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The Spring-Jawed Penguin
by Sy Schreckinger – ANTIQUE TOY WORLD Magazine – August, 1992

      Clumsy, comical, and flightless is the sea bird known as the penguin. This member of the Aptenodytes genus appeared to have been overlooked in favor of other winged denizens chosen to represent the world of mechanical banks. However, a recent discovery within the ranks of the "Spring-Jawed" group of mechanicals has happily remedied that situation.
     The "Penguin," Figure I, is one of eight subjects which comprise the aforementioned grouping. Other members of this unique set had been discussed in previous Antique Toy World articles: i.e., "Alligator" (October 1987), "Bonzo" (October 1988), "Kitten" (November 1989), "Bulldog" (June 1990), "Mule" (February 1991), "Parrot" (July 1991), and "Chimpanzee" (January 1992).
     The "Penguin" bank, as well as the entire series, reflects the quality of craftsmanship and artistry evident in German bank and toy production during the turn of the 20th century. Unfortunately, there is little information pertaining to the manufacturer and/or date of production of these banks. As stated in previous articles, had it not been for the word "GERMANY" printed underneath the bases of several examples, the country of origin would also have remained unknown.
     It may be assumed, perhaps, that lack of pertinent data relating to the "Spring-Jawed" series was the result of a practice common to nineteenth-century German patent law. It was during this time that nonessential products were designated as Deutsches Reichs Ge­brauchs Muster (D.R.G.M.), meaning second-grade patents, and not listed in the Annels Patent Index. This was in contrast to Deutsches Reichs Patent (D.R.P.), meaning the full Ger­man patent. It was the practice to routinely discard second-grade patents after fifteen years. This, of course, resulted in the existent void for collectors and historians who seek further knowledge of these toys.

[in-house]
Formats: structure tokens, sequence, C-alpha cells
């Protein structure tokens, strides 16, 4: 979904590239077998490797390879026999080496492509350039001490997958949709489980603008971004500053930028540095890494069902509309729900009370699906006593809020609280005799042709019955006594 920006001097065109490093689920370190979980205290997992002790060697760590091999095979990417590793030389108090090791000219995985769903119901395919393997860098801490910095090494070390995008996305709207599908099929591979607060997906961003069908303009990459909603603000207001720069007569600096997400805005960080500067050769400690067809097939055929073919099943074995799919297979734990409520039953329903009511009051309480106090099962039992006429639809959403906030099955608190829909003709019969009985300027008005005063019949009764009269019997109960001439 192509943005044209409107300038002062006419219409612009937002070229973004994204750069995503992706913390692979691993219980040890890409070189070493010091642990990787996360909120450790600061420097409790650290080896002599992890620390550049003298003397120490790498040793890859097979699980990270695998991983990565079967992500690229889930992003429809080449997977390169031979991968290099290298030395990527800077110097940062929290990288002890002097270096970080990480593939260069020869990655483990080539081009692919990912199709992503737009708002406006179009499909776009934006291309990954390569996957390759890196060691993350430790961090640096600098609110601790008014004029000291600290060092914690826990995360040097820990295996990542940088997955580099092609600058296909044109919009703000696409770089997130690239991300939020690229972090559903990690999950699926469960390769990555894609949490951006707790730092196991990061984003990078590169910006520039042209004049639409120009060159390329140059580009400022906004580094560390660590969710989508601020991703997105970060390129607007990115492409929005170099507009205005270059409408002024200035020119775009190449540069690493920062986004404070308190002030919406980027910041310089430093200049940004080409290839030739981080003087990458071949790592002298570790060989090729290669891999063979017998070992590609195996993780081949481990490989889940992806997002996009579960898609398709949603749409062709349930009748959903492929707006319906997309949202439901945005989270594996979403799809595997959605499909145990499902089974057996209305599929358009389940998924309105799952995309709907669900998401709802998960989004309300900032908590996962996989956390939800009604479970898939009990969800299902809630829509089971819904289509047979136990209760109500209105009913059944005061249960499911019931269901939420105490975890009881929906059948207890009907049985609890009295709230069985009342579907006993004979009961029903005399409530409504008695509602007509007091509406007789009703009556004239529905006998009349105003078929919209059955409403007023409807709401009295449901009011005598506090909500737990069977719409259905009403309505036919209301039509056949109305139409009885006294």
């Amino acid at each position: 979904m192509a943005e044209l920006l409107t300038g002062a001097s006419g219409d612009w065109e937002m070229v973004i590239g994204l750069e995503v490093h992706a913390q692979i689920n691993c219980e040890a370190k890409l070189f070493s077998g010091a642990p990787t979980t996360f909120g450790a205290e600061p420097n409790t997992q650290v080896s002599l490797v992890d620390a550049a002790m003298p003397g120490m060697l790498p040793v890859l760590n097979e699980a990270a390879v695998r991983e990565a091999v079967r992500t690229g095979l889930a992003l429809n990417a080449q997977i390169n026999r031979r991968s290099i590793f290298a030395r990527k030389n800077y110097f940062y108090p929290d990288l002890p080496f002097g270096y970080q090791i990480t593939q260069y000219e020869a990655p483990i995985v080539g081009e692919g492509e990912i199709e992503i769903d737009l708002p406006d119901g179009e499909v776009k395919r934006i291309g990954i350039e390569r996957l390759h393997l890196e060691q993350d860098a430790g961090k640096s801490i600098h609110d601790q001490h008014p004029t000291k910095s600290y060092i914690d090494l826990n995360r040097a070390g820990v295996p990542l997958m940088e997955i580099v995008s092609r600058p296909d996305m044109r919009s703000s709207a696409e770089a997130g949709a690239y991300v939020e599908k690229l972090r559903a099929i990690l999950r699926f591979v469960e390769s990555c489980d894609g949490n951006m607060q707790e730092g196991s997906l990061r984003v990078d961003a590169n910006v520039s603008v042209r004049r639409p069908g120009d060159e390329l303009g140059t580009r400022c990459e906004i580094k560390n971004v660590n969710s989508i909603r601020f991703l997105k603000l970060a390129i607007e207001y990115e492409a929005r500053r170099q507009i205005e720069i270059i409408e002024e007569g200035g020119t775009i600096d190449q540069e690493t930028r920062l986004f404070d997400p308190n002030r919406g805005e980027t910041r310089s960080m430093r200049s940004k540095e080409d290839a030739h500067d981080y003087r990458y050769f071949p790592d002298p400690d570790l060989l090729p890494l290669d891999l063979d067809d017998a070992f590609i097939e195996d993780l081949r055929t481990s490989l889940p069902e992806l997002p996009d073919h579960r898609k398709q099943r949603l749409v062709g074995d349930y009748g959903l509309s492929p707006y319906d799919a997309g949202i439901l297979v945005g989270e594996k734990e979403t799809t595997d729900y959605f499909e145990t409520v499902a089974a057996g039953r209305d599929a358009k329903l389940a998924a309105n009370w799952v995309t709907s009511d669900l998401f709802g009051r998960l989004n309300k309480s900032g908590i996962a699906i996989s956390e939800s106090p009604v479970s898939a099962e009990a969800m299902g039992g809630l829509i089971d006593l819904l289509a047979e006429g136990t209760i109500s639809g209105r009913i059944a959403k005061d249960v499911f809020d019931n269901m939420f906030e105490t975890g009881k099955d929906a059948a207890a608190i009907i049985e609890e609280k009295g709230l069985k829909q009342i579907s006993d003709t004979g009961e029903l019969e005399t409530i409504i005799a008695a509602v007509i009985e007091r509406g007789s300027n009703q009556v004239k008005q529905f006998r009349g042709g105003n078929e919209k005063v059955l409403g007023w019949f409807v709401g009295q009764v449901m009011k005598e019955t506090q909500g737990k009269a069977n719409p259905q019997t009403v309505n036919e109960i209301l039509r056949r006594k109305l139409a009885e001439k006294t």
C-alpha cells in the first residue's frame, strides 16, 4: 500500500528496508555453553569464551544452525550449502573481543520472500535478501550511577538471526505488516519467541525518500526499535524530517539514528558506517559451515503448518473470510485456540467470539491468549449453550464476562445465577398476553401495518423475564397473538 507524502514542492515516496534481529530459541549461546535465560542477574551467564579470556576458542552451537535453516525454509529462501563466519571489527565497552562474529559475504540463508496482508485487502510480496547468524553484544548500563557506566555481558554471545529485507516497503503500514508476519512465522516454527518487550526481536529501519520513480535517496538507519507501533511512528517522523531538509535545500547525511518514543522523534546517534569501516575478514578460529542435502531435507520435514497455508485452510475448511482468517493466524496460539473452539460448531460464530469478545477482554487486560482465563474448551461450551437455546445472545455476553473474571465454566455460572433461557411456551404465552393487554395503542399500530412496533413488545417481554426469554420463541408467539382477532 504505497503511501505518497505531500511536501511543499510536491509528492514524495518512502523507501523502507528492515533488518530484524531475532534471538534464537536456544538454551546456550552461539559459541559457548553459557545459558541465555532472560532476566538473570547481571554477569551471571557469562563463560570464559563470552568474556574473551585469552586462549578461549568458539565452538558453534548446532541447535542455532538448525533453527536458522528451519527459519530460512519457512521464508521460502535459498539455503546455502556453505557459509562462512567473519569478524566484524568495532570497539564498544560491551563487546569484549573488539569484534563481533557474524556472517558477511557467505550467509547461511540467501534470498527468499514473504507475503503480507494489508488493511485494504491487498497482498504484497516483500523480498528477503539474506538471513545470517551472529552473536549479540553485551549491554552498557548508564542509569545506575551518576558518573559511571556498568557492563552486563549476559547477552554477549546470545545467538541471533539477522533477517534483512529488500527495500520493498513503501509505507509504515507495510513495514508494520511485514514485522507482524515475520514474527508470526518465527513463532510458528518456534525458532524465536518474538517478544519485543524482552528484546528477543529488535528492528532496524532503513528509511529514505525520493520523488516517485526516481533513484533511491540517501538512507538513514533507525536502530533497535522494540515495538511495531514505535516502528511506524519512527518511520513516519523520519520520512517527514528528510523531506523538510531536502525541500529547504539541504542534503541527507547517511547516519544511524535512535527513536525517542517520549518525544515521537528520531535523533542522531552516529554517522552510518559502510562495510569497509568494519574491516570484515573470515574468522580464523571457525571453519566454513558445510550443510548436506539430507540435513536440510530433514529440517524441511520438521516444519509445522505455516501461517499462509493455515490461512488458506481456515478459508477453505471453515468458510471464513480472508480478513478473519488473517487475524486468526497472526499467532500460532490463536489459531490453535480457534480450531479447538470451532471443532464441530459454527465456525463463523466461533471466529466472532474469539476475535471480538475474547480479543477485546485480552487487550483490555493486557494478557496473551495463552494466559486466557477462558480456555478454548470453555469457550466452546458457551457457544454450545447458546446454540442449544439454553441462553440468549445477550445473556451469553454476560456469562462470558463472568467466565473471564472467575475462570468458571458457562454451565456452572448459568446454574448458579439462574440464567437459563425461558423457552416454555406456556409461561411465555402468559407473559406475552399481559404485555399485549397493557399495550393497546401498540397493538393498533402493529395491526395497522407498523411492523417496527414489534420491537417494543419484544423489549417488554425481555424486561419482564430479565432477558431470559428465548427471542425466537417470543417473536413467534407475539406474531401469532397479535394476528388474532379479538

Worthy of mention at this time is the reason for the designation "spring-jawed" when referring to this particular group of banks. The lower jaw of each subject is secured internally to the inside back of its head by a thin, steel leaf spring. Upon insertion of a coin through the bank's coin slot the leaf spring is activated, causing the lower jaw to jiggle in a manner of chewing. The deposits are removed by undoing a small, brass, heart-shaped "trick lock" and opening the hinged heads.
     The "Penguin" is the rarest of the group, with only one known example to have surfaced. Nevertheless, the "Parrot," "Mule," "Chimpanzee," and "Bulldog" assume a close second place in terms of scarcity, since there are only three or four examples of each known to have survived. The rarity of the group is attributed to the nature of its composition. A zinc-alloy, commonly referred to as "pot metal," was utilized in its manufacture. This material is extremely fragile and quite prone to breakage at the slightest mishandling. It also rapidly deteriorates under certain adverse conditions, such as high humidity or an acidic environment. Conversely, it is the soft, fragile nature of zinc-alloy that enables castings to be smooth and intricately detailed, as evidenced by the entire "spring-jawed" family.
     The method of manufacture is referred to as the "slush mold" process. It entails filling a multisectional hollow mold with the molten ("pot metal") zinc alloy. As the liquefied metal cooled and solidified within the inside walls of the mold, the remaining viscous metal was quickly expelled. Once fully cooled, the mold was separated, revealing a hollow, smooth, perfectly detailed, eggshell-thin positive image of its interior.
     All examples of the "Spring-Jawed" mechanicals are attractively decorated. The colors of the "Penguin" bank pictured in Figure I are as follows: the entire back, wings, head, and beak are painted black. It has two tiny white eyes with black pupils. The chest is white with an indication of light gray plumage stretching from wing to wing. The "Penguin" has a white jaw with a pink tongue; its two large feet are painted a bright orange. The words, "A Present from Ramsgate," are scrawled across its stomach and are lettered in black.
     To date, none of the "Spring-Jawed" series has been reproduced. However, Figure II is an outline drawing of the "Penguin" for the purpose of providing size and scale of the bank.

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